I have looked up WFS Financial, especially the branch located in Irvine, California, on only to find that they have reports a mile long. There were too many reports to print out. I also checked with the Better Business Bureau and not one of the three companies are members and not one of them is in good standing. WFS Financial has over a dozen names they operate under so finding all of their information was very extensive.

Tacoma, Washington

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This report was posted on Ripoff Report on 01/08/2006 07:01 PM and is a permanent record located here: The posting time indicated is Arizona local time. Arizona does not observe daylight savings so the post time may be Mountain or Pacific depending on the time of year. Ripoff Report has an exclusive license to this report. It may not be copied without the written permission of Ripoff Report. READ: Foreign websites steal our content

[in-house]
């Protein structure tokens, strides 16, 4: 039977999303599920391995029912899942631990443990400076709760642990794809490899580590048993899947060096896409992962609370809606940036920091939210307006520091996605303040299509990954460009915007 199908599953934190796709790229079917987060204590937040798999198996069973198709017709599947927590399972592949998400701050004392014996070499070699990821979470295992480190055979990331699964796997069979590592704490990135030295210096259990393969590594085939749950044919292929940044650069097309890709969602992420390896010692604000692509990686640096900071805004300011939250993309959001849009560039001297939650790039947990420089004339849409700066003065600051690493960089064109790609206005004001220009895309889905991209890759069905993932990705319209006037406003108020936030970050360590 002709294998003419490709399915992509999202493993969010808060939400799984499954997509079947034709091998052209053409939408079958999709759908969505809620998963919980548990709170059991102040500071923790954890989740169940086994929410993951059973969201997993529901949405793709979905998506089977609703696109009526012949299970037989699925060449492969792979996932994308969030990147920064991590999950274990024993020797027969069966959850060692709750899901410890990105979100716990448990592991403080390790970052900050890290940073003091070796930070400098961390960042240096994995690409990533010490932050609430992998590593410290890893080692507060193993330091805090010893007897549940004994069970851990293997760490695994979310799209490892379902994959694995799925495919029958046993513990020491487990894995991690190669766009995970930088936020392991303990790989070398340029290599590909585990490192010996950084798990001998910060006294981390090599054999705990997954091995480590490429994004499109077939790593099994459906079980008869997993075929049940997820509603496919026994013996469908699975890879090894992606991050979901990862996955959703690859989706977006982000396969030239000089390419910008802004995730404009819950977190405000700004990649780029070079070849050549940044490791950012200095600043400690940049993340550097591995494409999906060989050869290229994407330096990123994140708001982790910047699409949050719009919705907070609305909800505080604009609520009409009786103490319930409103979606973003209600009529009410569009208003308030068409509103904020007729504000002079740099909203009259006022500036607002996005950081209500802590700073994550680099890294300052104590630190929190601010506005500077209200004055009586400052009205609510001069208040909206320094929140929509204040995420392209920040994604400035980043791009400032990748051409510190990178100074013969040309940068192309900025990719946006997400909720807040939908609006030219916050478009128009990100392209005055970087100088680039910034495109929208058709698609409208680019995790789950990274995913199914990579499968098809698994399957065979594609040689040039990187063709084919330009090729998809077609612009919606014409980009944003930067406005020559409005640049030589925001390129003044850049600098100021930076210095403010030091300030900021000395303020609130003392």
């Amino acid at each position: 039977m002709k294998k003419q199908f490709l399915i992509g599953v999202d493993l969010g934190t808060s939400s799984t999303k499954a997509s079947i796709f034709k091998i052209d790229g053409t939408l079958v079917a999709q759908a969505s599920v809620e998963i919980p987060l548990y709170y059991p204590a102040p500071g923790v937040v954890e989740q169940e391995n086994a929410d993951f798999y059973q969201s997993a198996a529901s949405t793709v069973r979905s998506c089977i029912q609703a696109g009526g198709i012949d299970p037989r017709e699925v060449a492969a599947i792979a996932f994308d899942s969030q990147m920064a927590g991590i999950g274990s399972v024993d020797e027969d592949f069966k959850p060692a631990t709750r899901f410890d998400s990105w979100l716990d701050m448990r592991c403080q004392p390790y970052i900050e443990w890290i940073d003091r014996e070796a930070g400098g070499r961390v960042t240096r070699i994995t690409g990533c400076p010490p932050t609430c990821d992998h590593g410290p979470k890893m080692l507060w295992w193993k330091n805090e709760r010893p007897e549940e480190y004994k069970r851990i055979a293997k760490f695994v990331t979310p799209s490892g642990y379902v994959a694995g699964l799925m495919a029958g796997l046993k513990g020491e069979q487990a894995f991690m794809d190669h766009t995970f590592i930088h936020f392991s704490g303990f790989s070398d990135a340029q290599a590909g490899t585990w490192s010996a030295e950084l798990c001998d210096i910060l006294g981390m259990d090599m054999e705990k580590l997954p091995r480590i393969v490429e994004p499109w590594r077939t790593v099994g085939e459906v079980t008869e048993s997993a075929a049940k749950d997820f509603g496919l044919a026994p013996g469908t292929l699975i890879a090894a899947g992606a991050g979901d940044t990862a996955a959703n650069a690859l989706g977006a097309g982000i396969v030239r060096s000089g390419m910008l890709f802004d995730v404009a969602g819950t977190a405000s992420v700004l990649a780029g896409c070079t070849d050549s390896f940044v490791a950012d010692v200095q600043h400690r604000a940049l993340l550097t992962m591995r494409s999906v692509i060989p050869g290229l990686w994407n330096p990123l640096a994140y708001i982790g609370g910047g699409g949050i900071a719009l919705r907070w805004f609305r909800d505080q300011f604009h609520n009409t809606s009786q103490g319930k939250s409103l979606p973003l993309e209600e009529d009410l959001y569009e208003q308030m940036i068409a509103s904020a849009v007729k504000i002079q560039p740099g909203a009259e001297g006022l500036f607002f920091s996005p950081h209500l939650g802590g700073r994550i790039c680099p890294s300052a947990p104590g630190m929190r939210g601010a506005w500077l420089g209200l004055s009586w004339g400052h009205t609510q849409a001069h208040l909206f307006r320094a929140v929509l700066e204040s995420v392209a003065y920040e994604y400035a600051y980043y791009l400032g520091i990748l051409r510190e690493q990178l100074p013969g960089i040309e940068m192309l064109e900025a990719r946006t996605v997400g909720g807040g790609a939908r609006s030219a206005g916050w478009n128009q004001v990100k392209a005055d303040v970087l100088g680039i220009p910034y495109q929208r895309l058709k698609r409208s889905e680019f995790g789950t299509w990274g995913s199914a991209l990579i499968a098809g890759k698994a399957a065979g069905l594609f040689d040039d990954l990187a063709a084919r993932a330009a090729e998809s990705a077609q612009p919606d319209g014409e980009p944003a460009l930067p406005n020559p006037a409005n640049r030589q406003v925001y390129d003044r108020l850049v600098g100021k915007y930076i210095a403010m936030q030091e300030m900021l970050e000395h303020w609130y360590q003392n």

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#1 Consumer Suggestion

Look towards WFS Financial and Western Automotive Recovery for damages

AUTHOR: Lorraine - Geek Consumer Advocate :-) - (U.S.A.)

While I have never done business with any of these companies, I have been a driver and 3 auto different dealer only auto auctions and know how they work.

I can tell you that there are hundreds, if not a thousand cars, that go thru each day at auction. The drivers get in, drive the car up and thru the building to be bid on, then drive it back to the line, park it and move on the the next car. They have no time to look around at what's in the car. I'd look at the tow company for your missing items, the mess left and the paperwork in your glove box that was scattered around.